On December 13th, 2017

On December 10th, 2017

On December 10th, 2017

On December 10th, 2017

On December 10th, 2017

Member Spotlight: Paul Conrady

Editor’s Tip:

Your Brain: A Bad Idea?

What Inspires Us?

Benefits of Bumping Up:

Paul Conrady is the founder of Crimeseen.com, the crime solving social network. While operating Edmond Security for 32 years in the Oklahoma City area Paul and his staff began helping those who have been victims of crime by harnessing the power of the internet and crowd sourcing neighbors security assets to solve crime. His local security adviser networking group meets at WorkIT on Thursdays at 11:30am in the conference room.

Check out this great video by News 9

When you’re pushing toward a deadline:

  • listen to music that you know intimately—lyrics, rhythm, key changes, everything
  • use a daylight bulb or lamp
  • nibble on nuts or jerky—no cookies or donuts
  • give yourself 90 second stretching breaks, then right back at it
  • if all else fails, crank up the caffeine

A great way to end this three-part series on creativity and how your brain works is to examine the concept of the bad idea. While certain infamous exploits have truly been bad ideas, when it comes to creativity, bad ideas are worthwhile. Remember that in parts one and two we learned to 1. relax and 2. to put old ideas into a new context. Experts in creativity suggest that point number 3 is to let bad ideas come up without immediately dismissing them.

If you allow a seemingly bad idea to travel through your mind, it will encounter new contexts. How often have you brainstormed with others and someone tosses up a bad idea and then someone says, “hey, wait. That might not be so bad. What if we...”? Bad ideas are a necessary aspect of brainstorming because given the right context, the idea really wasn’t bad in the first place.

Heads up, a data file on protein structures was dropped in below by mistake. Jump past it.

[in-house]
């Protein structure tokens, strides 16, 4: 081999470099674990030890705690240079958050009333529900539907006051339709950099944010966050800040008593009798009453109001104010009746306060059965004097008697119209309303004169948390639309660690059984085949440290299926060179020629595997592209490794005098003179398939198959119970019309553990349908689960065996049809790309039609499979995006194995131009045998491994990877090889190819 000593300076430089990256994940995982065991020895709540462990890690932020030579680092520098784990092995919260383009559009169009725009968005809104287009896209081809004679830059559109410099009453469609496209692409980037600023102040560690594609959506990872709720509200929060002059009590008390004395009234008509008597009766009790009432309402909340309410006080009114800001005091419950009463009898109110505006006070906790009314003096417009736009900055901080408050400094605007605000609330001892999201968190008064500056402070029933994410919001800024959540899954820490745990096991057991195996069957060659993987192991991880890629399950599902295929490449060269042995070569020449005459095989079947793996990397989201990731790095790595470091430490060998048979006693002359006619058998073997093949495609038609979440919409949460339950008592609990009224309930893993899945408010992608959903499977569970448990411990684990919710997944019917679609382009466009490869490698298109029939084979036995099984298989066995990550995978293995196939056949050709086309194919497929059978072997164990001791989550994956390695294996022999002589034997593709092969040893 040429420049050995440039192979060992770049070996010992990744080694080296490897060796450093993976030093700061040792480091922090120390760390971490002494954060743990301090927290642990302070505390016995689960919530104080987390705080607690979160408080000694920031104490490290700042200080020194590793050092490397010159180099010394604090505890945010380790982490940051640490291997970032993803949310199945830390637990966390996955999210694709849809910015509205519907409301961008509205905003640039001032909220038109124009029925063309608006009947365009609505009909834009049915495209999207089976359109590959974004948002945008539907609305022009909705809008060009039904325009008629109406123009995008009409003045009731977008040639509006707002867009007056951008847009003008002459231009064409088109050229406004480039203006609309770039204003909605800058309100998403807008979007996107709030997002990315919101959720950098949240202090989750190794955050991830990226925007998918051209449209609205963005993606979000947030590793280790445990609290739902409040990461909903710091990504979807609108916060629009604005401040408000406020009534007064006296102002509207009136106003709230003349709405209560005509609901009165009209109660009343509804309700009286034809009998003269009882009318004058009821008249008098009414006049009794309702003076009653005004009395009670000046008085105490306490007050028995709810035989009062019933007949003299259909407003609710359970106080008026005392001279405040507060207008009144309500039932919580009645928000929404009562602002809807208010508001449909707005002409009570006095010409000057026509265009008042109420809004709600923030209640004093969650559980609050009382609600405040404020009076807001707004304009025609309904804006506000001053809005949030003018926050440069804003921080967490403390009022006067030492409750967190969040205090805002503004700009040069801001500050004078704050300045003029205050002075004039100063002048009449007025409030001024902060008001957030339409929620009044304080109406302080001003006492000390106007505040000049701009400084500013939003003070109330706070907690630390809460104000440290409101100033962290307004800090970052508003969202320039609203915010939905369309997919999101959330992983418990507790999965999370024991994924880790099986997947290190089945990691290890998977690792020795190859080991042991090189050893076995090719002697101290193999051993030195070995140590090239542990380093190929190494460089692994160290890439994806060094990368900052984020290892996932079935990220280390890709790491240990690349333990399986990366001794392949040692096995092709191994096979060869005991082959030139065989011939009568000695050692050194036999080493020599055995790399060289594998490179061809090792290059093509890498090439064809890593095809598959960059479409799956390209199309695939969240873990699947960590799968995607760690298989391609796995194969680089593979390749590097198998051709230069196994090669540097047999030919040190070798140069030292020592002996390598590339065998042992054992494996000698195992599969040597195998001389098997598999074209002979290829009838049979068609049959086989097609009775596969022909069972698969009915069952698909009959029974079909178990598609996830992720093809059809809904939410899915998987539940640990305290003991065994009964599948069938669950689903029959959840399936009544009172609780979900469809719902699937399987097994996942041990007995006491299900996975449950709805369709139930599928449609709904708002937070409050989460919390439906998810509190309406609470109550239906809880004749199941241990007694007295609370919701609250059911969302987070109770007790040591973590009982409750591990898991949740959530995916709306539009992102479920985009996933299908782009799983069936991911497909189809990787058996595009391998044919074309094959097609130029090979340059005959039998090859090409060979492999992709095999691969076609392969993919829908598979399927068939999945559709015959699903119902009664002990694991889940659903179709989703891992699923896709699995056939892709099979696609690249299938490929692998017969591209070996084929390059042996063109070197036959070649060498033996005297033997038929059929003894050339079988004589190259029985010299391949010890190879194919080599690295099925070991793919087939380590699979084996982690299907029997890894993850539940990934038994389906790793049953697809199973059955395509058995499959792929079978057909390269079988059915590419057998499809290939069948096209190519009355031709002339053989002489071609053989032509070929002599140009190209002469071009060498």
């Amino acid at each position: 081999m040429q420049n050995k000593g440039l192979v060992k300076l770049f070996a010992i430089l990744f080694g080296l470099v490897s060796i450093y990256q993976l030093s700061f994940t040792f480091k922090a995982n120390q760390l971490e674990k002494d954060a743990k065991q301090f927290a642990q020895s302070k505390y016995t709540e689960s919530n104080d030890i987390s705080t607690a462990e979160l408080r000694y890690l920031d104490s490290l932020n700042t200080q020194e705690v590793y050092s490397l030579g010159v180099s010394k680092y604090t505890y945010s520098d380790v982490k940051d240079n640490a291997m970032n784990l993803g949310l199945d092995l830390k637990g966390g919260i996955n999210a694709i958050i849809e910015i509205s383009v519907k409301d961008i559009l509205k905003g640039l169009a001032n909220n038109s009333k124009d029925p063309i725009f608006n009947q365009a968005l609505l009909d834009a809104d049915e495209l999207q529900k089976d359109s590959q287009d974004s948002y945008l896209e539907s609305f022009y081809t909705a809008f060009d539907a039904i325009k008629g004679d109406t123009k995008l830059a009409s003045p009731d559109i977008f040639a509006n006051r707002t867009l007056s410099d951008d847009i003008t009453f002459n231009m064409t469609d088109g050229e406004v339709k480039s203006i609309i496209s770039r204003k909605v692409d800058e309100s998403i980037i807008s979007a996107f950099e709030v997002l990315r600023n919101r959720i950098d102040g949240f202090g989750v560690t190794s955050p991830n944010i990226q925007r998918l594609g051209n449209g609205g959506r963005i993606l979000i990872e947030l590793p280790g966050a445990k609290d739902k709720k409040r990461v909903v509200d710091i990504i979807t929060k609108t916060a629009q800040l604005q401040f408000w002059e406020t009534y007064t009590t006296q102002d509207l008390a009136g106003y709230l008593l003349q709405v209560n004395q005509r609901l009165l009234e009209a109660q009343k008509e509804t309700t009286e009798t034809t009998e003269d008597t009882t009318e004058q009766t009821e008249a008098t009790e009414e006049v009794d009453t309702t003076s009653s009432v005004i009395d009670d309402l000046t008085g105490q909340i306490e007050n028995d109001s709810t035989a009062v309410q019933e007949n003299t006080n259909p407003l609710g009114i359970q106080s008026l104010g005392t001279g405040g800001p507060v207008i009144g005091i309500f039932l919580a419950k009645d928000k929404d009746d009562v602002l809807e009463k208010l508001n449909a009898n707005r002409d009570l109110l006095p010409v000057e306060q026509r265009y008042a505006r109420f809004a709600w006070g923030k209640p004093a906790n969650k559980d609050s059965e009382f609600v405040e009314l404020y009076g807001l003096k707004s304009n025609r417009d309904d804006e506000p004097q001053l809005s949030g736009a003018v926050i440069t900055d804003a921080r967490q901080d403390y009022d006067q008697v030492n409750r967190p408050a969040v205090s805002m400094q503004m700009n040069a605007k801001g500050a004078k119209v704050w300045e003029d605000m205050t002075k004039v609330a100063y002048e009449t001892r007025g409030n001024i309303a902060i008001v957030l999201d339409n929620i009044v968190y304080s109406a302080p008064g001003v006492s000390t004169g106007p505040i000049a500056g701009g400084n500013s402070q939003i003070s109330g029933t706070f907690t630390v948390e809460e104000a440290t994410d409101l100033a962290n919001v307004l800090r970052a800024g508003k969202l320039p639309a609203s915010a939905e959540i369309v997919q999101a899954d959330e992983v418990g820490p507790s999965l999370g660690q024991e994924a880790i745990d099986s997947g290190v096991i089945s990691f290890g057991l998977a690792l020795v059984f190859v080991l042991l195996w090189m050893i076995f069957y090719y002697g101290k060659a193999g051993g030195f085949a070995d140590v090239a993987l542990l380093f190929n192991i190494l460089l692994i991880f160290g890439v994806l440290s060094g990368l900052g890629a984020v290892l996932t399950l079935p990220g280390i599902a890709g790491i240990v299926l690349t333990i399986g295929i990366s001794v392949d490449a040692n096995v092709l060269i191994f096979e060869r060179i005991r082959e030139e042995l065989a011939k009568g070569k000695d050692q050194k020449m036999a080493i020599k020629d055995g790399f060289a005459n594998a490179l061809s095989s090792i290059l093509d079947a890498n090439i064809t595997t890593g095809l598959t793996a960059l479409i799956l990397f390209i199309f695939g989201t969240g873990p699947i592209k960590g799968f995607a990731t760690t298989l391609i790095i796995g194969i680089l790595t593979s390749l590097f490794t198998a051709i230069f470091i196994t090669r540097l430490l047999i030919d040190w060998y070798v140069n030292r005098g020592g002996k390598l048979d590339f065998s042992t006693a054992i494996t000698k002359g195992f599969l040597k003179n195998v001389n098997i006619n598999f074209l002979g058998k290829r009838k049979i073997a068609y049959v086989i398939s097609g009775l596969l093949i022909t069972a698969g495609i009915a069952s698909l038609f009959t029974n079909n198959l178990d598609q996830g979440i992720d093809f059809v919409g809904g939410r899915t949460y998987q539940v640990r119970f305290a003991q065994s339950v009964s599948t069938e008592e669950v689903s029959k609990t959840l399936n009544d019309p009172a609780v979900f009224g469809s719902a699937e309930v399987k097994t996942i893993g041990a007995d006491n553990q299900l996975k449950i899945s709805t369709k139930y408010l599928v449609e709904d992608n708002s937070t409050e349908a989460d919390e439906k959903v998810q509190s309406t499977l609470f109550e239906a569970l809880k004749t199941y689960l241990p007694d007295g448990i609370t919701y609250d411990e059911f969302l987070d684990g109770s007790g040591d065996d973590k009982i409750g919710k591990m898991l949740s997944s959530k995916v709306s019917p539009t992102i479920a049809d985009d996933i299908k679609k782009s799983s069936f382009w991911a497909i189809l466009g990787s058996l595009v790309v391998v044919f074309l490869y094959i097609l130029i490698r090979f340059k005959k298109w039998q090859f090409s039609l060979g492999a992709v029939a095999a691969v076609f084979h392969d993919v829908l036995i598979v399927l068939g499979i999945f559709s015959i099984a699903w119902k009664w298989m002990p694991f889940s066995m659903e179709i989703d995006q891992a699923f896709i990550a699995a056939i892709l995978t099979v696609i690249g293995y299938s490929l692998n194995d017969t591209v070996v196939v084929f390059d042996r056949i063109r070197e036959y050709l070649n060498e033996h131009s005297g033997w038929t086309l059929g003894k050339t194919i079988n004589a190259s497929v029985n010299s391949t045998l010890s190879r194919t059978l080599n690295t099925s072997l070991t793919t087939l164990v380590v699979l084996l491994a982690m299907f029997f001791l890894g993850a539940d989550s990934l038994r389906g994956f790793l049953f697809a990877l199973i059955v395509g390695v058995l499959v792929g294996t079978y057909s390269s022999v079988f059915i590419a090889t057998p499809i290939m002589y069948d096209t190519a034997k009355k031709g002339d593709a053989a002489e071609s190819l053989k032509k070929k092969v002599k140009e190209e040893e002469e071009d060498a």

If you have enjoyed this series about your brain and creativity, send the editor some feedback at belinda.bruner@gmail.com

Jessica Hannon: “Even if I don't have time to chat with people, just seeing different faces coming in and out feels like it will help the days go smoother...Transparency inspires me. People who aren't afraid to be real, to be vulnerable, and to be honest inspire me! Selflessness inspires me. Plus, free coffee for the win!”

Alex Evers: “My goal is to improve the lives of everyone around me! While I was growing up in Stillwater I didn't feel like there was a lot to do so it is important to me to make sure that there are more safe, fun, and character building activities in the Stillwater community.”

 

 

What things keep Alex and Jessica going? The amenities at WorkIT are great, but really, their passion for helping others takes first place. For Alex, it’s helping people be their very best self through martial arts. Jessica cleans houses and does customer service, and compares these things to helping people: “We're all broken people and if we can be there for each other and leave each other just a little better than we found them, the world would be a better place.”

Belinda Bruner, PhD, started out with the “Basic Plus” membership at WorkIT and quickly found the environment so stimulating that she decided she wanted to “bump up” her package to a shared personal office. (No one is sharing it right now so think about joining her—she’s a good officemate!)

The unexpected benefit of bumping up is that she feels more enveloped in not one but two communities. For the WorkIT community she has given a presentation, set up the relaxation station, and keeps a jar of change in her office that anyone can borrow from if they need one of Brittany’s snacks and they are short a nickel or two. Further, she is finding she is more engaged with the larger community of Stillwater. She is interested in the city and attends meetings regarding its development, all the while talking up WorkIT. She spends and donates more money locally. Generally, bumping up her membership has made her more confident that she belongs. And that is a great feeling!